Low-density lipoprotein metabolism in cerebrotendinous xanthomatosis

Christie M. Ballantyne, Gloria L Vega, Cara East, Glen Richards, Scott M Grundy

Research output: Contribution to journalArticle

19 Citations (Scopus)

Abstract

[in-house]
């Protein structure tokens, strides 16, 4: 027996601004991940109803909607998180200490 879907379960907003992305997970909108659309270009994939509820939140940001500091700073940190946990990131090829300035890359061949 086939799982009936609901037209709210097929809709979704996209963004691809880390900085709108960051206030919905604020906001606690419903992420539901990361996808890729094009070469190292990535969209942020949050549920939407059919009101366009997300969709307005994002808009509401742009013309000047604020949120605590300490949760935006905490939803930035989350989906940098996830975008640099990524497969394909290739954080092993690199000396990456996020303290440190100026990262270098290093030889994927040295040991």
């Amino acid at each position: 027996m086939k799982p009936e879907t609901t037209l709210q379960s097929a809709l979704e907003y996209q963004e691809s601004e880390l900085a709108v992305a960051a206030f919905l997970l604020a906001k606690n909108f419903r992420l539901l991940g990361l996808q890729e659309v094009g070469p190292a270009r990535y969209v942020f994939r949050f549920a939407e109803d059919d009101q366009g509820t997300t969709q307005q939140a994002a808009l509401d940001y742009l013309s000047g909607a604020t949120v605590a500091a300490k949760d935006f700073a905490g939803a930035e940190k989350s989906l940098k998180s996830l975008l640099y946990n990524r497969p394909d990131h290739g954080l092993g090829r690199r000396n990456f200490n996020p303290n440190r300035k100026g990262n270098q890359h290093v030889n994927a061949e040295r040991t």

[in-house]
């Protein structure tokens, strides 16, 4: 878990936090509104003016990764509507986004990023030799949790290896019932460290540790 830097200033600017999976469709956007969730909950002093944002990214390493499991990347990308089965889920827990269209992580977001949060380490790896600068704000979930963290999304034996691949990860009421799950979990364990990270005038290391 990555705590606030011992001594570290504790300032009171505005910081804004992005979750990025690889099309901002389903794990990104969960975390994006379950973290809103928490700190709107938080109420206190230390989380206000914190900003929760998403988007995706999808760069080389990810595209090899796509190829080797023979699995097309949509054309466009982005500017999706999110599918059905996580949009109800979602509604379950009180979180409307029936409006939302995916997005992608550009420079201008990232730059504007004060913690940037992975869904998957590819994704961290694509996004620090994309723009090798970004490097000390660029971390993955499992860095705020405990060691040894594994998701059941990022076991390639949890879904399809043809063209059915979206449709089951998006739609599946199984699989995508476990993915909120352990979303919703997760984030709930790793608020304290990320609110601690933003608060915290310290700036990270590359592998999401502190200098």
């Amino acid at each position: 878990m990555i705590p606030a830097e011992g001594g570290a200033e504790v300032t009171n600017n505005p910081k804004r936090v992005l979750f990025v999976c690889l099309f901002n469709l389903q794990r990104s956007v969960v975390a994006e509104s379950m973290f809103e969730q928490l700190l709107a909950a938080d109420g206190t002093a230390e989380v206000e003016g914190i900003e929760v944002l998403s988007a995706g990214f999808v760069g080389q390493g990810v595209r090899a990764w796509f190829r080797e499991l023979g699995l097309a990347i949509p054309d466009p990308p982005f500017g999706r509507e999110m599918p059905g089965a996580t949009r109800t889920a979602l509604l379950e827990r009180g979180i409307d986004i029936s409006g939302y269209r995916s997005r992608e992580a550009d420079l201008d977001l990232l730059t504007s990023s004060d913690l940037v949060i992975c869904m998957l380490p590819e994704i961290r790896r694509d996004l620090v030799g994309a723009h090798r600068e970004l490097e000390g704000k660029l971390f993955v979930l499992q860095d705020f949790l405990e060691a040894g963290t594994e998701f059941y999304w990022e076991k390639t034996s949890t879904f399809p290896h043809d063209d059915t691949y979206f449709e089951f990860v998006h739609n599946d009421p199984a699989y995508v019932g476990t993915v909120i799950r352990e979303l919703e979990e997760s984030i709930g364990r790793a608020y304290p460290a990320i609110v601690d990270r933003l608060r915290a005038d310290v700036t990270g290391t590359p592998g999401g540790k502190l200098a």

Cerebrotendinous xanthomatosis (CTX) is a rare disorder characterized by a defect in conversion of cholesterol into bile acids, increased plasma levels of cholestanol, and accumulations of sterols in tendons, brain, and coronary arteries. Despite the presence of tendon xanthomas, patients with CTX frequently have low levels of plasma cholesterol and low density lipoproteins (LDL). The mechanisms for a low LDL are not understood. The present study, therefore, was carried out to examine the metabolism of LDL in a 58-year-old black man with CTX. This particular patient had an LDL-cholesterol in the mid-normal range (149 ± 6 mg/dL). Nonetheless, his fractional catabolic rate (FCR) for LDL-apolipoprotein (apo-LDL) was 0.45 pools/d, which was increased compared to 15 aged-matched men (FCR, 0.30 ± 0.01 pools/d). His production rate for apo-LDL (18.5 mg/kg-d) also was increased compared to those of middle-aged men (13.5 ± 2.5 mg/kg-d). Since the underlying defect in CTX can be reversed by administration of chenodeoxycholic acid (chenodiol), the patient was treated with chenodiol (250 mg 4 × daily), and measurements of LDL kinetics were repeated. During chenodiol therapy, his LDL-cholesterol concentration rose significantly to 165 ± 12 mg/dL; his FCR for apo-LDL fell to 0.29 pools/d; and his production rate of apo-LDL declined to 14.4 mg/kg-d. We postulate that chenodiol suppressed the excessive synthesis of cholesterol and bile acids, which had two effects. It curtailed both the overproduction of LDL and the excessive synthesis of LDL receptors, the latter being responsible for the high FCR of apo-LDl in the untreated state.